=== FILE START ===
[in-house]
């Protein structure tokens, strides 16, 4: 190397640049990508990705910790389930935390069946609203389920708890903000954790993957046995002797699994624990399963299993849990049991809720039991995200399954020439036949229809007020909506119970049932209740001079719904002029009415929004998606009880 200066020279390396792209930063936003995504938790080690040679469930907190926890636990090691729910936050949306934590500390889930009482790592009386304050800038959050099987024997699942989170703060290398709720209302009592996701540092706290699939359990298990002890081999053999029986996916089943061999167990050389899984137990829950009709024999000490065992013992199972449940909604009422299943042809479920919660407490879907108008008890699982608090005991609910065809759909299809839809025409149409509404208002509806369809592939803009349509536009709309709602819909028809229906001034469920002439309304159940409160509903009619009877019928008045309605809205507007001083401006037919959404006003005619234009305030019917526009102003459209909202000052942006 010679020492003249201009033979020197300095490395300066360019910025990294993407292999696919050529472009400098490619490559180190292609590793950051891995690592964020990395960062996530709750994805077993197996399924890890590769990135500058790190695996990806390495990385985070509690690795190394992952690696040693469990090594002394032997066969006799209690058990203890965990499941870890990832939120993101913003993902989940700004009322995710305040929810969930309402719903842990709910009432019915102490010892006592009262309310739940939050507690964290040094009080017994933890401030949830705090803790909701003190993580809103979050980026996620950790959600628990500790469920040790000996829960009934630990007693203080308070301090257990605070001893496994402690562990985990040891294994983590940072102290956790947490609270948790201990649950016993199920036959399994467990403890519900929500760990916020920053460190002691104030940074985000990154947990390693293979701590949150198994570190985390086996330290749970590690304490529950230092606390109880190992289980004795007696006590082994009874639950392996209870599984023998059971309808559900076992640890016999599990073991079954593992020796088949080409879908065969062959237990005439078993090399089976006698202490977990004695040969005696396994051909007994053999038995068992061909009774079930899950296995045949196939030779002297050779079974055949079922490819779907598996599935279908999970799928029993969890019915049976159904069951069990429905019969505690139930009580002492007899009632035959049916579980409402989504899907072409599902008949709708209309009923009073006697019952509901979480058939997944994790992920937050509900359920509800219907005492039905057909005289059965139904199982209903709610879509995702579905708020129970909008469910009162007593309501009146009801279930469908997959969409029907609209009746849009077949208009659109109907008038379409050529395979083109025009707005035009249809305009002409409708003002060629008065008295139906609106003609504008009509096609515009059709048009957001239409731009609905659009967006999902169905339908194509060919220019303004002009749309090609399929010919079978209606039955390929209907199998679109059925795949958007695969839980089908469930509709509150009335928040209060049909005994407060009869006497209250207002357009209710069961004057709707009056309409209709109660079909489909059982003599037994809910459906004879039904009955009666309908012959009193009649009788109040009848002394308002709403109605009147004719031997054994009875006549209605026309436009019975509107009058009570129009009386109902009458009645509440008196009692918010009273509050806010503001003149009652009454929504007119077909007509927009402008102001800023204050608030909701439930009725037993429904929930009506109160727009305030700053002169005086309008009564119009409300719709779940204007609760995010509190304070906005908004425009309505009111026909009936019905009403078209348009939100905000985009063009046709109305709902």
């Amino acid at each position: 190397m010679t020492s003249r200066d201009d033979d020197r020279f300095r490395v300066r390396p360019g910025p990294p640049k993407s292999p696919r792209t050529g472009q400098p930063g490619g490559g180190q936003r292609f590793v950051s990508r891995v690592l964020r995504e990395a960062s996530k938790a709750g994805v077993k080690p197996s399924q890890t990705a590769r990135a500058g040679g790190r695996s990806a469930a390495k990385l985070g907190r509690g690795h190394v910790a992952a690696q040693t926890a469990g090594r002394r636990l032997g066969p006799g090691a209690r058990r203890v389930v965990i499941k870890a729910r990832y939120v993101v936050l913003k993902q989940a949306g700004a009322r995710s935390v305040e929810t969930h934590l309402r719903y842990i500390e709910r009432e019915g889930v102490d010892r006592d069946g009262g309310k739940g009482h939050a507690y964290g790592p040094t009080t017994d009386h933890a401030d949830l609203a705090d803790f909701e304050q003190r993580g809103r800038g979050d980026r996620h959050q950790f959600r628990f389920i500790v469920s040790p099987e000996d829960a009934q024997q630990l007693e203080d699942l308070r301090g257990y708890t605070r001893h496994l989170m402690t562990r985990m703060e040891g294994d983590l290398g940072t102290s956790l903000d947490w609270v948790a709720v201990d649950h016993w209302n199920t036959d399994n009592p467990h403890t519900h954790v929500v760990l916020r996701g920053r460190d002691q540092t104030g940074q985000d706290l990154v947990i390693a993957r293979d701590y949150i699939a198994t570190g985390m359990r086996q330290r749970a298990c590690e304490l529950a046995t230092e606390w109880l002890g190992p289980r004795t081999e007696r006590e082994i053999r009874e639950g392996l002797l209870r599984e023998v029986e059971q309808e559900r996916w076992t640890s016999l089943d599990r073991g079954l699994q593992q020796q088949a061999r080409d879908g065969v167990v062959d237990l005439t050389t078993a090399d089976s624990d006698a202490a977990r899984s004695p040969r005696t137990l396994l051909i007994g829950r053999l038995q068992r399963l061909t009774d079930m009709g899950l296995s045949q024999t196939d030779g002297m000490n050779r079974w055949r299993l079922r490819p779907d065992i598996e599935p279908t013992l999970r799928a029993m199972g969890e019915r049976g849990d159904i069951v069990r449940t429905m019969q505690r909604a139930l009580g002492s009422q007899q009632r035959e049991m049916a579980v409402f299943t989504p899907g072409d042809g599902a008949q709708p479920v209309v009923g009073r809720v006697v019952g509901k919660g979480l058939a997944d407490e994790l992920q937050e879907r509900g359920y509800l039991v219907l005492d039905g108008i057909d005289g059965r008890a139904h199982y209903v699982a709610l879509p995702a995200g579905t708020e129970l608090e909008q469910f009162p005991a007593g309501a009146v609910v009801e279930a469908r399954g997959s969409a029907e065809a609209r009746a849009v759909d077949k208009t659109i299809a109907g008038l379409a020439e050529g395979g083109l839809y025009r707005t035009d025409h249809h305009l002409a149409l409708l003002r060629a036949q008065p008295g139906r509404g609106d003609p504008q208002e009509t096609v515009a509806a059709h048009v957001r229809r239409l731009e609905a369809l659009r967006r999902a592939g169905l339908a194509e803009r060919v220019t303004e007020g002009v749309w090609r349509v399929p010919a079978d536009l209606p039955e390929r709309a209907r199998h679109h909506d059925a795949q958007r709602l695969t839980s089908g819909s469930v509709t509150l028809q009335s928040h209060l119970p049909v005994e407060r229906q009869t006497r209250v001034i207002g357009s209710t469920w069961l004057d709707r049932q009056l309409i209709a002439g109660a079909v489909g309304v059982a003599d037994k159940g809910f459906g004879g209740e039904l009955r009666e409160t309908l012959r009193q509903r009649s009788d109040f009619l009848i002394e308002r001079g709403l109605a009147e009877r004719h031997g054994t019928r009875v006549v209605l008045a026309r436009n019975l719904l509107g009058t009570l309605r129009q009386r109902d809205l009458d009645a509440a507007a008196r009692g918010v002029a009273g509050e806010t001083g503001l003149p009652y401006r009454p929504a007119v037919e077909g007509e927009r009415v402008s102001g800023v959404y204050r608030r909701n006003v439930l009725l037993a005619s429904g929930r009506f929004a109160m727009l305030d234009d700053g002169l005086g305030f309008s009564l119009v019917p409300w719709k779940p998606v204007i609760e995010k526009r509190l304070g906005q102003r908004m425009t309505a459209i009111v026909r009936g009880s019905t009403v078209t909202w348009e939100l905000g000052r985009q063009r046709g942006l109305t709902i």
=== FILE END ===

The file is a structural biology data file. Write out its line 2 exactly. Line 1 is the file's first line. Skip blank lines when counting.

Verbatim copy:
């Protein structure tokens, strides 16, 4: 190397640049990508990705910790389930935390069946609203389920708890903000954790993957046995002797699994624990399963299993849990049991809720039991995200399954020439036949229809007020909506119970049932209740001079719904002029009415929004998606009880 200066020279390396792209930063936003995504938790080690040679469930907190926890636990090691729910936050949306934590500390889930009482790592009386304050800038959050099987024997699942989170703060290398709720209302009592996701540092706290699939359990298990002890081999053999029986996916089943061999167990050389899984137990829950009709024999000490065992013992199972449940909604009422299943042809479920919660407490879907108008008890699982608090005991609910065809759909299809839809025409149409509404208002509806369809592939803009349509536009709309709602819909028809229906001034469920002439309304159940409160509903009619009877019928008045309605809205507007001083401006037919959404006003005619234009305030019917526009102003459209909202000052942006 010679020492003249201009033979020197300095490395300066360019910025990294993407292999696919050529472009400098490619490559180190292609590793950051891995690592964020990395960062996530709750994805077993197996399924890890590769990135500058790190695996990806390495990385985070509690690795190394992952690696040693469990090594002394032997066969006799209690058990203890965990499941870890990832939120993101913003993902989940700004009322995710305040929810969930309402719903842990709910009432019915102490010892006592009262309310739940939050507690964290040094009080017994933890401030949830705090803790909701003190993580809103979050980026996620950790959600628990500790469920040790000996829960009934630990007693203080308070301090257990605070001893496994402690562990985990040891294994983590940072102290956790947490609270948790201990649950016993199920036959399994467990403890519900929500760990916020920053460190002691104030940074985000990154947990390693293979701590949150198994570190985390086996330290749970590690304490529950230092606390109880190992289980004795007696006590082994009874639950392996209870599984023998059971309808559900076992640890016999599990073991079954593992020796088949080409879908065969062959237990005439078993090399089976006698202490977990004695040969005696396994051909007994053999038995068992061909009774079930899950296995045949196939030779002297050779079974055949079922490819779907598996599935279908999970799928029993969890019915049976159904069951069990429905019969505690139930009580002492007899009632035959049916579980409402989504899907072409599902008949709708209309009923009073006697019952509901979480058939997944994790992920937050509900359920509800219907005492039905057909005289059965139904199982209903709610879509995702579905708020129970909008469910009162007593309501009146009801279930469908997959969409029907609209009746849009077949208009659109109907008038379409050529395979083109025009707005035009249809305009002409409708003002060629008065008295139906609106003609504008009509096609515009059709048009957001239409731009609905659009967006999902169905339908194509060919220019303004002009749309090609399929010919079978209606039955390929209907199998679109059925795949958007695969839980089908469930509709509150009335928040209060049909005994407060009869006497209250207002357009209710069961004057709707009056309409209709109660079909489909059982003599037994809910459906004879039904009955009666309908012959009193009649009788109040009848002394308002709403109605009147004719031997054994009875006549209605026309436009019975509107009058009570129009009386109902009458009645509440008196009692918010009273509050806010503001003149009652009454929504007119077909007509927009402008102001800023204050608030909701439930009725037993429904929930009506109160727009305030700053002169005086309008009564119009409300719709779940204007609760995010509190304070906005908004425009309505009111026909009936019905009403078209348009939100905000985009063009046709109305709902």